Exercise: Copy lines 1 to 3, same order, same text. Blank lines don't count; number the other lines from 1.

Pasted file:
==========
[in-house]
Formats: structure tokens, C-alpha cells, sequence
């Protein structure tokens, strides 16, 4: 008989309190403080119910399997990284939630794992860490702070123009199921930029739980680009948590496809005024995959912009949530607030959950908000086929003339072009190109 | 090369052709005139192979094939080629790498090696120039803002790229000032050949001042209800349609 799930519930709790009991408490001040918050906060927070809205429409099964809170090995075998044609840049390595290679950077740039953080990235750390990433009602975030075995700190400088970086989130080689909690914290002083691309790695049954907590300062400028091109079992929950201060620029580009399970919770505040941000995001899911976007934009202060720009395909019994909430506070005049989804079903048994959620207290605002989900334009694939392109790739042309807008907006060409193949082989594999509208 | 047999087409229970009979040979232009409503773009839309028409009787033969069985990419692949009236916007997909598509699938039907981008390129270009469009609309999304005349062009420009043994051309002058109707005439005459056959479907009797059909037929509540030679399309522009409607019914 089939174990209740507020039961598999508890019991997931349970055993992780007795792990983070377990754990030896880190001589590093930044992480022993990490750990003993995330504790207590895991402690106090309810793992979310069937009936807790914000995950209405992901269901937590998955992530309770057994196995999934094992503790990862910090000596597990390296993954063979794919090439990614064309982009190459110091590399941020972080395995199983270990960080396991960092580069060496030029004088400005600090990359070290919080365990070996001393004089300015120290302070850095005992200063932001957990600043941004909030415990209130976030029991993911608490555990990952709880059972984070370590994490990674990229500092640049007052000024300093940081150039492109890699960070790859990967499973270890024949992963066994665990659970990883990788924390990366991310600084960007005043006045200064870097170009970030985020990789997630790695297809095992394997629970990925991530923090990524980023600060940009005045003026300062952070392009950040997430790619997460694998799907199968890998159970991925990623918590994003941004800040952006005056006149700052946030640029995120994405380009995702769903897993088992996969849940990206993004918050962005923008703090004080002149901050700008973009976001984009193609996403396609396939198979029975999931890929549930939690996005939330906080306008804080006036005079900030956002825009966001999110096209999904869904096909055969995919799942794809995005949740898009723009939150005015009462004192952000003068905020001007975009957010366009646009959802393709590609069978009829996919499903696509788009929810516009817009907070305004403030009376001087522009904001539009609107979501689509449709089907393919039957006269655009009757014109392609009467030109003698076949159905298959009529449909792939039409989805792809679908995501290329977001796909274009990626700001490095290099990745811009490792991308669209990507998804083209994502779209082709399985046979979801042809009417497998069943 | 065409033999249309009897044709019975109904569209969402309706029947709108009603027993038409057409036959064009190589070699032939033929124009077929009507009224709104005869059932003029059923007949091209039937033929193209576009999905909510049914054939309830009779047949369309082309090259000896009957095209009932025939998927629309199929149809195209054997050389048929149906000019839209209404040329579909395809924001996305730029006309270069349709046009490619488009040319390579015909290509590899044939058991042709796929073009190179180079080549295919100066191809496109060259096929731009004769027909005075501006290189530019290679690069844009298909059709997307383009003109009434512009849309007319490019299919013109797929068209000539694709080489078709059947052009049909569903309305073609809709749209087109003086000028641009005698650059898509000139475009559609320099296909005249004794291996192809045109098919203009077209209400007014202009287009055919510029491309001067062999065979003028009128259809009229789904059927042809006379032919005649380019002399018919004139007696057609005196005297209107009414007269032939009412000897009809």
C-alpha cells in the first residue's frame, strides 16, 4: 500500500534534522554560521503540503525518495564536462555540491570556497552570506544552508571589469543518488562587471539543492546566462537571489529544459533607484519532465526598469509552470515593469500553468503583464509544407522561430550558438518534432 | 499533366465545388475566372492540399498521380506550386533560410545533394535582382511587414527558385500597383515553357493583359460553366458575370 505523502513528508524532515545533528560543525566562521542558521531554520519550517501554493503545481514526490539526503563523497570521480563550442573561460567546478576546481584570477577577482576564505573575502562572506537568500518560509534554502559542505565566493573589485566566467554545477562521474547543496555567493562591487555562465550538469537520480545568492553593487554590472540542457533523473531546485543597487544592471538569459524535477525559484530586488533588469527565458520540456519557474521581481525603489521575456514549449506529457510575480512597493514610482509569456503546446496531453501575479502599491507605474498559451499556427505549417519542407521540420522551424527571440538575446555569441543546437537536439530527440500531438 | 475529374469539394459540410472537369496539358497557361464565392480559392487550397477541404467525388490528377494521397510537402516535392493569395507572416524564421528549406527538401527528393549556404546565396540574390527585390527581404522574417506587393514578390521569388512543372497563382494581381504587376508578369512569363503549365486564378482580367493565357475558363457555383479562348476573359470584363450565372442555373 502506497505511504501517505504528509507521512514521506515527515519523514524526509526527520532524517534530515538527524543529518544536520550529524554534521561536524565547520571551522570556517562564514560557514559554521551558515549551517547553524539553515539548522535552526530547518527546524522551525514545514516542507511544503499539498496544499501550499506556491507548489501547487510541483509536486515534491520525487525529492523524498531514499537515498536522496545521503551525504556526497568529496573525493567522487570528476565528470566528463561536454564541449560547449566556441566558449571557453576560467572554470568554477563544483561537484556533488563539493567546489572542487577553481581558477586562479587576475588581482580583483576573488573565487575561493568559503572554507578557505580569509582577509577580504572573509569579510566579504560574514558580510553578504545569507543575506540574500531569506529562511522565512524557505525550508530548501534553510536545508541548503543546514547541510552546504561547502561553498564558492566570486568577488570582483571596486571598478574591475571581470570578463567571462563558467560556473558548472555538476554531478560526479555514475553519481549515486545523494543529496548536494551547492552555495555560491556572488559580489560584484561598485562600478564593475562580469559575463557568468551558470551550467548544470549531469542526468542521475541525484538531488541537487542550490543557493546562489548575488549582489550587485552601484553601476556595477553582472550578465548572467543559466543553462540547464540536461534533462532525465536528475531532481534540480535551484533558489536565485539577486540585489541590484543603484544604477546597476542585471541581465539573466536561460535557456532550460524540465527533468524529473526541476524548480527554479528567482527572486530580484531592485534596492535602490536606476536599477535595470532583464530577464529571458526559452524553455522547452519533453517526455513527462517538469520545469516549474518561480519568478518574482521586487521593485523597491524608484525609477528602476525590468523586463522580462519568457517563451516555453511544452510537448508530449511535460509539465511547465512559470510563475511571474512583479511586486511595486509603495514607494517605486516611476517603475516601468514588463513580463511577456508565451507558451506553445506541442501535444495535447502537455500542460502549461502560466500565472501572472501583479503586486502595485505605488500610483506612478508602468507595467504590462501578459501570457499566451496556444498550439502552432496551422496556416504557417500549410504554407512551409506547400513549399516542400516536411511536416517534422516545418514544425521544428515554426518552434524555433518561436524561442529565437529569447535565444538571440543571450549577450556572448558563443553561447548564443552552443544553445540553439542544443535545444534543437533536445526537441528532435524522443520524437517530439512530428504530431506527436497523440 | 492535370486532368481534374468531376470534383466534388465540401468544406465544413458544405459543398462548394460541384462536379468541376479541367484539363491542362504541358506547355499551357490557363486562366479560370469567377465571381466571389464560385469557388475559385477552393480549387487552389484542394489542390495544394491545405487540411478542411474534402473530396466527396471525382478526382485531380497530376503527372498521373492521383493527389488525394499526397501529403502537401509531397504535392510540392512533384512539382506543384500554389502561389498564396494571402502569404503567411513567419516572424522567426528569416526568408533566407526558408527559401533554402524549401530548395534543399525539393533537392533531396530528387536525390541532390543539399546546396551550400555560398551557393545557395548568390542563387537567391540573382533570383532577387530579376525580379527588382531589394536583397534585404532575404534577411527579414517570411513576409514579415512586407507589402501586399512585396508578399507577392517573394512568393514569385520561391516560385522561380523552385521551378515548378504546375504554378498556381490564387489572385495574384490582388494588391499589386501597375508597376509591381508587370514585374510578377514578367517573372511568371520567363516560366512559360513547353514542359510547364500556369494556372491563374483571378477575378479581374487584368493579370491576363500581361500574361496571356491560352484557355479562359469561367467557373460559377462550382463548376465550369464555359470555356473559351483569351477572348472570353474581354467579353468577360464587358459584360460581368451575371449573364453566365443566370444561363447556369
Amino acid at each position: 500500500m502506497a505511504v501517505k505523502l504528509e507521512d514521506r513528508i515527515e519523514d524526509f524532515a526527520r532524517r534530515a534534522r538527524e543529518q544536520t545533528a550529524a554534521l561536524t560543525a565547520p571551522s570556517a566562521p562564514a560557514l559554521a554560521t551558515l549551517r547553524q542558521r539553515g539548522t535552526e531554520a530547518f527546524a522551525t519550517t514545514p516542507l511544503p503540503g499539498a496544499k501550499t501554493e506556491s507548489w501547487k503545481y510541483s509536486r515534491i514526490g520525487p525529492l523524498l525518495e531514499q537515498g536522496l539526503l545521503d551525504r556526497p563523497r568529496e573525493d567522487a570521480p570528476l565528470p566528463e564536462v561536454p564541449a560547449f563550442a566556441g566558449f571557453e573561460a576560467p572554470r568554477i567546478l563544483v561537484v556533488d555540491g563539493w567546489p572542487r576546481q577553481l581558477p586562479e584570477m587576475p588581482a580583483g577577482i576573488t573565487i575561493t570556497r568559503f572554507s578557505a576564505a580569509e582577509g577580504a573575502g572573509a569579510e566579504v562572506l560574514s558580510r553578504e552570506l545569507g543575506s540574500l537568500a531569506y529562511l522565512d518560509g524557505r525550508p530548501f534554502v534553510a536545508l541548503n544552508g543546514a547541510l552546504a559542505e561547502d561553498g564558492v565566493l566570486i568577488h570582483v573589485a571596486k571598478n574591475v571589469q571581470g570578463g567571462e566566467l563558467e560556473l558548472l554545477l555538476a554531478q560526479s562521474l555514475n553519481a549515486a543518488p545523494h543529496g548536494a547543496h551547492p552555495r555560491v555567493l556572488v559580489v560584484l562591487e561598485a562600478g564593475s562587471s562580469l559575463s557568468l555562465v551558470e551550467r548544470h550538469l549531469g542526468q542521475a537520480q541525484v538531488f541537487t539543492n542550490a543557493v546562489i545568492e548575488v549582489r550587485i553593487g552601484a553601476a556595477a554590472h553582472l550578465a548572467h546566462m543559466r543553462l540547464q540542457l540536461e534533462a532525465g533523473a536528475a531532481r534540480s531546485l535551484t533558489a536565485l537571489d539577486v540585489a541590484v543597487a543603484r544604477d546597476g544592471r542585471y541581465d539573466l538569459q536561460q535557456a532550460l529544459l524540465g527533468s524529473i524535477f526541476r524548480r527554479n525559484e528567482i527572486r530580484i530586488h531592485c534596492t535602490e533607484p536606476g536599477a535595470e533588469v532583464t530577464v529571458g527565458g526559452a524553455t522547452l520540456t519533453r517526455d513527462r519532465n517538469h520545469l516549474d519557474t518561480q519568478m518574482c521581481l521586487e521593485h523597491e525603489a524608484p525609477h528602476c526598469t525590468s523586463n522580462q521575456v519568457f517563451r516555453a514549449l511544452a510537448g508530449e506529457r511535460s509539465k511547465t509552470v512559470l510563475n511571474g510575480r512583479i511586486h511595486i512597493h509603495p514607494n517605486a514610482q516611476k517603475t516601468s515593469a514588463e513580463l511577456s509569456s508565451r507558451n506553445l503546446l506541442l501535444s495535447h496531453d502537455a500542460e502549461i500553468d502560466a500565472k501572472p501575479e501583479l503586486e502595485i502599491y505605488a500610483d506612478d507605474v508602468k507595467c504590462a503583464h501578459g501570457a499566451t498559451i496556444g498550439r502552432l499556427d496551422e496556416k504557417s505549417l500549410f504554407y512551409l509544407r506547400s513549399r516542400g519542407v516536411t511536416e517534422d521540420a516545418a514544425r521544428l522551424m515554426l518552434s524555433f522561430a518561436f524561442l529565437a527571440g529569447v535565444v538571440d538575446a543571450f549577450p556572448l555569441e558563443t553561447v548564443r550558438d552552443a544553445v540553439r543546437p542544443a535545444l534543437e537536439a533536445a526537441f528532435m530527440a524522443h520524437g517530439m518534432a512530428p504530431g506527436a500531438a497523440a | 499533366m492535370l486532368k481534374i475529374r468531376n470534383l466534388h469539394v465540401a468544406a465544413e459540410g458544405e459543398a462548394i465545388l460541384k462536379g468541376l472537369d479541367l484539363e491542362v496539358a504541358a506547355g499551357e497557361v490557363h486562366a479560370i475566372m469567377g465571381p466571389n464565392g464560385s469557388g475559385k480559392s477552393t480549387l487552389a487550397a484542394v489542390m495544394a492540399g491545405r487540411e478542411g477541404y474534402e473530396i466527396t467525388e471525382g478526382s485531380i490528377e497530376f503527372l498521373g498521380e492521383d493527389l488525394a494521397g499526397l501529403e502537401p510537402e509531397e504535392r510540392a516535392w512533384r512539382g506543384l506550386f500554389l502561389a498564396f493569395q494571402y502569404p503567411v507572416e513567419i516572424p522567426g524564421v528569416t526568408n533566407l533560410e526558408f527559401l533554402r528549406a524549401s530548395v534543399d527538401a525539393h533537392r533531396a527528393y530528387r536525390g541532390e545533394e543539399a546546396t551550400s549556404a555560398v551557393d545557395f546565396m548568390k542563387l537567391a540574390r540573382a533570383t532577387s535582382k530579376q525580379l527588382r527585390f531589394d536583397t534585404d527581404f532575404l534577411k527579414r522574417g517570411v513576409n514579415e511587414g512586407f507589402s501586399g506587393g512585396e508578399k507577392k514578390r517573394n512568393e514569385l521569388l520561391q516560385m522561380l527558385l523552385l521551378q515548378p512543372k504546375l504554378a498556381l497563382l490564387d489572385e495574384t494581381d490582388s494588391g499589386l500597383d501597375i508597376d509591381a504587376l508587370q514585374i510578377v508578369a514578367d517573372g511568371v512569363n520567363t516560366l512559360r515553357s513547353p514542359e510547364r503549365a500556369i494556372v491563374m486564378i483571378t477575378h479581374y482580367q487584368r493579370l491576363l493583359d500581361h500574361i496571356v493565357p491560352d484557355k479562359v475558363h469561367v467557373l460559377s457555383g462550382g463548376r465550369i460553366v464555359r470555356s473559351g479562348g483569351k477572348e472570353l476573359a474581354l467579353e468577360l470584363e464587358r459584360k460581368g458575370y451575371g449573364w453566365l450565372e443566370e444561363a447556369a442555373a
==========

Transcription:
[in-house]
Formats: structure tokens, C-alpha cells, sequence
């Protein structure tokens, strides 16, 4: 008989309190403080119910399997990284939630794992860490702070123009199921930029739980680009948590496809005024995959912009949530607030959950908000086929003339072009190109 | 090369052709005139192979094939080629790498090696120039803002790229000032050949001042209800349609 799930519930709790009991408490001040918050906060927070809205429409099964809170090995075998044609840049390595290679950077740039953080990235750390990433009602975030075995700190400088970086989130080689909690914290002083691309790695049954907590300062400028091109079992929950201060620029580009399970919770505040941000995001899911976007934009202060720009395909019994909430506070005049989804079903048994959620207290605002989900334009694939392109790739042309807008907006060409193949082989594999509208 | 047999087409229970009979040979232009409503773009839309028409009787033969069985990419692949009236916007997909598509699938039907981008390129270009469009609309999304005349062009420009043994051309002058109707005439005459056959479907009797059909037929509540030679399309522009409607019914 089939174990209740507020039961598999508890019991997931349970055993992780007795792990983070377990754990030896880190001589590093930044992480022993990490750990003993995330504790207590895991402690106090309810793992979310069937009936807790914000995950209405992901269901937590998955992530309770057994196995999934094992503790990862910090000596597990390296993954063979794919090439990614064309982009190459110091590399941020972080395995199983270990960080396991960092580069060496030029004088400005600090990359070290919080365990070996001393004089300015120290302070850095005992200063932001957990600043941004909030415990209130976030029991993911608490555990990952709880059972984070370590994490990674990229500092640049007052000024300093940081150039492109890699960070790859990967499973270890024949992963066994665990659970990883990788924390990366991310600084960007005043006045200064870097170009970030985020990789997630790695297809095992394997629970990925991530923090990524980023600060940009005045003026300062952070392009950040997430790619997460694998799907199968890998159970991925990623918590994003941004800040952006005056006149700052946030640029995120994405380009995702769903897993088992996969849940990206993004918050962005923008703090004080002149901050700008973009976001984009193609996403396609396939198979029975999931890929549930939690996005939330906080306008804080006036005079900030956002825009966001999110096209999904869904096909055969995919799942794809995005949740898009723009939150005015009462004192952000003068905020001007975009957010366009646009959802393709590609069978009829996919499903696509788009929810516009817009907070305004403030009376001087522009904001539009609107979501689509449709089907393919039957006269655009009757014109392609009467030109003698076949159905298959009529449909792939039409989805792809679908995501290329977001796909274009990626700001490095290099990745811009490792991308669209990507998804083209994502779209082709399985046979979801042809009417497998069943 | 065409033999249309009897044709019975109904569209969402309706029947709108009603027993038409057409036959064009190589070699032939033929124009077929009507009224709104005869059932003029059923007949091209039937033929193209576009999905909510049914054939309830009779047949369309082309090259000896009957095209009932025939998927629309199929149809195209054997050389048929149906000019839209209404040329579909395809924001996305730029006309270069349709046009490619488009040319390579015909290509590899044939058991042709796929073009190179180079080549295919100066191809496109060259096929731009004769027909005075501006290189530019290679690069844009298909059709997307383009003109009434512009849309007319490019299919013109797929068209000539694709080489078709059947052009049909569903309305073609809709749209087109003086000028641009005698650059898509000139475009559609320099296909005249004794291996192809045109098919203009077209209400007014202009287009055919510029491309001067062999065979003028009128259809009229789904059927042809006379032919005649380019002399018919004139007696057609005196005297209107009414007269032939009412000897009809």